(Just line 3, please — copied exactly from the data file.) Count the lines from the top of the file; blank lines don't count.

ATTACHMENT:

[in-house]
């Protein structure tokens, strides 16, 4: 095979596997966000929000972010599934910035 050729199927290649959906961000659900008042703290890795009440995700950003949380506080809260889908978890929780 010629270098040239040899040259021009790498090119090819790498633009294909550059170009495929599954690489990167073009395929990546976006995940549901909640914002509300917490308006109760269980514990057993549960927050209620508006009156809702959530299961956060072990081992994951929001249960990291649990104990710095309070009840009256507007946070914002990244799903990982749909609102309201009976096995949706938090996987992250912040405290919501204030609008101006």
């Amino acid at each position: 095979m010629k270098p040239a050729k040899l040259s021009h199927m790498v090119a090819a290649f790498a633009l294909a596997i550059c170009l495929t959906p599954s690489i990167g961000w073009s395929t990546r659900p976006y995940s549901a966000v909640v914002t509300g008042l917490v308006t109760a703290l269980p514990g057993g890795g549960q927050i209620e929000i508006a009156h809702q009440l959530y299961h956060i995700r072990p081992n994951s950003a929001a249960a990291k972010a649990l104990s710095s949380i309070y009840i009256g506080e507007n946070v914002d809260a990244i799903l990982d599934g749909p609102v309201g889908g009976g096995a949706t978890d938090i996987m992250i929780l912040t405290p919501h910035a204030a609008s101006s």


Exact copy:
């Amino acid at each position: 095979m010629k270098p040239a050729k040899l040259s021009h199927m790498v090119a090819a290649f790498a633009l294909a596997i550059c170009l495929t959906p599954s690489i990167g961000w073009s395929t990546r659900p976006y995940s549901a966000v909640v914002t509300g008042l917490v308006t109760a703290l269980p514990g057993g890795g549960q927050i209620e929000i508006a009156h809702q009440l959530y299961h956060i995700r072990p081992n994951s950003a929001a249960a990291k972010a649990l104990s710095s949380i309070y009840i009256g506080e507007n946070v914002d809260a990244i799903l990982d599934g749909p609102v309201g889908g009976g096995a949706t978890d938090i996987m992250i929780l912040t405290p919501h910035a204030a609008s101006s």